What do a student, doctor, Bio-chemist, lawyer, nurse, teacher and a bio-mechanical engineer all have in common?
Some would say “that sounds like my local soccer team, or my local softball team” - a group of women with varying backgrounds who come together to play a sport. But if I told you that these were all cheerleaders what would your reaction be?
I have been fortunate to spend time within the NFL getting to know teams and cheerleaders and what they do, as part of my desire to understand and challenge the myths around cheerleading. Are these athletes or are they just what so many believe them to be?
It is impossible to find answers from the outside and so I am grateful in particular to the Oakland Raiders that allowed me unfettered access and have shared their vision with me.
Like so many, I have seen and heard so much over the years that I was completely blown away by the time I spent with Raiderettes Director Jeanette Thompson and her cheerleaders, The Raiderettes. As a previous Raiderette herself she fully understands where cheerleading was at and where it needed to go. Born out of her desire to challenge perceptions, Jeanette didn’t tell anyone about being a Raiderette. As she explained, “...other than my supervisor no one knew I was a Raiderette, and so when they found out I could say ‘now you know what a cheerleader looks like’ - and this challenged the perception.”
This for me is core to what Jeanette is delivering with the Raiderettes. The mantra that Jeanette instils into each Raiderette is that “The first thing that comes out of your mouth shouldn’t be that you are a Raiderette, it’s something that people should discover. It may be an impressive title but it’s not what defines you.” This is not what I expected to hear, if I am honest, and it is a comment that greatly impressed me. This wasn’t a one-off comment for the press, because as we talk more this was the constant theme for Jeanette. For Jeanette cheerleading excellence is the starting point and should be a given for such an iconic team. She is passionate about the Raiderettes being the best cheerleaders and wants them to have the best routines and look the best, but actually that is all underpinned by so much more.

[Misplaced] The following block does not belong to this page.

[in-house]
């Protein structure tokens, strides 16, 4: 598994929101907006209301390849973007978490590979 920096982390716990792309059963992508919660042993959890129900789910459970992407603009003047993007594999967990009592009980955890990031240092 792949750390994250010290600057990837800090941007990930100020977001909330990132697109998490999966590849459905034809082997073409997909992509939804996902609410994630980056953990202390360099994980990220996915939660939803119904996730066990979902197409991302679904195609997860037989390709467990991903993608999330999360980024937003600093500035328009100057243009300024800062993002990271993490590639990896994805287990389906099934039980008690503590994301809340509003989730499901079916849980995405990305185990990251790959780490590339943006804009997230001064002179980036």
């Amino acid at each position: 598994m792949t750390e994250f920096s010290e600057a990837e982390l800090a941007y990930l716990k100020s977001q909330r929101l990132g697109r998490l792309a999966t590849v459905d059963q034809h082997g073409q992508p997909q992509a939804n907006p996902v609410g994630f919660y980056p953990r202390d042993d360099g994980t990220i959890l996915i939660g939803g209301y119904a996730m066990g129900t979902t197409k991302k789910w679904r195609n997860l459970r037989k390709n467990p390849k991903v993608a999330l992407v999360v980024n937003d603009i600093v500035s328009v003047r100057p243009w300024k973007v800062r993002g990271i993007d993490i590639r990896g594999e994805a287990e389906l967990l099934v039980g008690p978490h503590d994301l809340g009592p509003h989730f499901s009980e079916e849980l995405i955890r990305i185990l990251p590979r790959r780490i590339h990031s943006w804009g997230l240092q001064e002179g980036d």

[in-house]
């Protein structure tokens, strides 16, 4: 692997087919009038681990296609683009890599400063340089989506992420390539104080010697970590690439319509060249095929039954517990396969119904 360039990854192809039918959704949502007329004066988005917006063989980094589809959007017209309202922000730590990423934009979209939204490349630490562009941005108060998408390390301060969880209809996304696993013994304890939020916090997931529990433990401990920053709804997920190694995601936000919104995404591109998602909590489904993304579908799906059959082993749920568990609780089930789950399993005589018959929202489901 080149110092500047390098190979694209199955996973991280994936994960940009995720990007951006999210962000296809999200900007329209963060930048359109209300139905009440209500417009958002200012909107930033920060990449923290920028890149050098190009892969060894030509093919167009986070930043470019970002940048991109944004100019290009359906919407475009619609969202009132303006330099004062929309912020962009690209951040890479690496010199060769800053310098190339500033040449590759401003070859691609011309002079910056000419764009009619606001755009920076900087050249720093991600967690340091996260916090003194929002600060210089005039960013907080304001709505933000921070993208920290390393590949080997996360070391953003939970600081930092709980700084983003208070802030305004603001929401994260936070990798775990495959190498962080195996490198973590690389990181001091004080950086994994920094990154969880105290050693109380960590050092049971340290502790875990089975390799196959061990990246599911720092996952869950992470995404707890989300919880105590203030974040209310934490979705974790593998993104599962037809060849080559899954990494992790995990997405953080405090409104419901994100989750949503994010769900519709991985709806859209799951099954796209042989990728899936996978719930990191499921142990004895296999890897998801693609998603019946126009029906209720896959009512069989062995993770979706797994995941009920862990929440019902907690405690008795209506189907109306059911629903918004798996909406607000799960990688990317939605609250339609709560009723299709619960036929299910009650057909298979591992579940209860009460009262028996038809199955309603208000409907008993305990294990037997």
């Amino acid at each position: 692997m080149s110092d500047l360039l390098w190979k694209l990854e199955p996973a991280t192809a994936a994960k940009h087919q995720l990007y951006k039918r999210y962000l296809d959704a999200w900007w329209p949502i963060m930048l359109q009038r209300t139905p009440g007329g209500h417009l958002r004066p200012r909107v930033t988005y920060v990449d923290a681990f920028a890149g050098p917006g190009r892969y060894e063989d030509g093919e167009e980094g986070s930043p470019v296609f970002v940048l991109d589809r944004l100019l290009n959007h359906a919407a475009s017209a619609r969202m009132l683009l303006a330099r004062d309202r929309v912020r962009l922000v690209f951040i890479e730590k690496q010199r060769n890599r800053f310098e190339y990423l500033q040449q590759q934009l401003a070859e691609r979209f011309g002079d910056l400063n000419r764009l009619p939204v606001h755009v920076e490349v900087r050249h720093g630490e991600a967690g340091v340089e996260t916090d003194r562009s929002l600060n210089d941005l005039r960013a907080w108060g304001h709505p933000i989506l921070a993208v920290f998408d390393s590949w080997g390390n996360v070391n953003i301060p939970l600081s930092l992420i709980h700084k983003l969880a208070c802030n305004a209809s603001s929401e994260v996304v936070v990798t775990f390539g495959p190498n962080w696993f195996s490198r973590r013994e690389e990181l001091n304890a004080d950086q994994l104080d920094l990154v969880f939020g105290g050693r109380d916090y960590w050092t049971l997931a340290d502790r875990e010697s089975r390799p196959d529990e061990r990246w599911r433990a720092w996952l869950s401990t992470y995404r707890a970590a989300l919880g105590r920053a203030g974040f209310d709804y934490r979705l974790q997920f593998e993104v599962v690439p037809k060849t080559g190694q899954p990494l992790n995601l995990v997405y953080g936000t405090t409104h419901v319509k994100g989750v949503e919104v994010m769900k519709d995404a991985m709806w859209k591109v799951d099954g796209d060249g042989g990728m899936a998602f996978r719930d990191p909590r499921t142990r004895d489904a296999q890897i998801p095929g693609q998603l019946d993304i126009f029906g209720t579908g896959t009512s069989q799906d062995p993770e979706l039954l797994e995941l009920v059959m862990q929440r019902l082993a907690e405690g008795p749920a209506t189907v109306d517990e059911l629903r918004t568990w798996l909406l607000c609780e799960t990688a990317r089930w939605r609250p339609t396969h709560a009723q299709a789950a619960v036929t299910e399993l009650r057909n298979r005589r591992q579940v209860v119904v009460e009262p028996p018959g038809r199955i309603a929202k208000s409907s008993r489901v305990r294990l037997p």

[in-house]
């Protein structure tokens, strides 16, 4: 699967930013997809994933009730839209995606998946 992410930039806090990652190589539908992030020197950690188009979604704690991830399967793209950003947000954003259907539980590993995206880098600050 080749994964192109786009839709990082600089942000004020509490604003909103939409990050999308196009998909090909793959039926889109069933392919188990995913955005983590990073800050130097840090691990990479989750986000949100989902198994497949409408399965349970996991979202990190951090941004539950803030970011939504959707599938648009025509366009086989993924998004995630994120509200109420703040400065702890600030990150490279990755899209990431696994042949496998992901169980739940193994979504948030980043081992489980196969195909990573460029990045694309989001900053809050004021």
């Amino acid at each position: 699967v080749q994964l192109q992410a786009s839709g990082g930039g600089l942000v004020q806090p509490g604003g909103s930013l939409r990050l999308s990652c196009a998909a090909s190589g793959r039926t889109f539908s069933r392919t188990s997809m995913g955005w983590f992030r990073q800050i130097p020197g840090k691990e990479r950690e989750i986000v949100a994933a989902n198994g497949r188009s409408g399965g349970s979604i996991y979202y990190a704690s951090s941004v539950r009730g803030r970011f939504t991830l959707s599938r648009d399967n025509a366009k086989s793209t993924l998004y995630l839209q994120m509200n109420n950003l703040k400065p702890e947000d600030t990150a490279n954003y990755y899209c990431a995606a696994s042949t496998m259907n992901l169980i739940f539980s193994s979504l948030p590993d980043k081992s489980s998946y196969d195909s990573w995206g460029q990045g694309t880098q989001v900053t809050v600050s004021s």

The first question she asks herself of each potential cheerleader is “are you a well-balanced person?” This is a key question for her and a fundamental part of how Jeanette has and continues to shift the world of cheerleading. As well as this, she is going the extra mile with the cheerleaders under her wing, she ensures they have all the tools they need to function out in the community and in the world afterwards. She ensures they are all taught how to speak in public, how to interact with people and to continue to be the balanced people she discovered. These are priceless qualities Jeanette is equipping them with over and above what many think a cheerleader should be. “I can’t tell you anyone else’s perception, I can only tell you what we try to do,” Jeanette tells me of her quest to change perceptions. Jeanette is pushing the boundaries of perception very hard and ushering in a new dawn in cheerleading.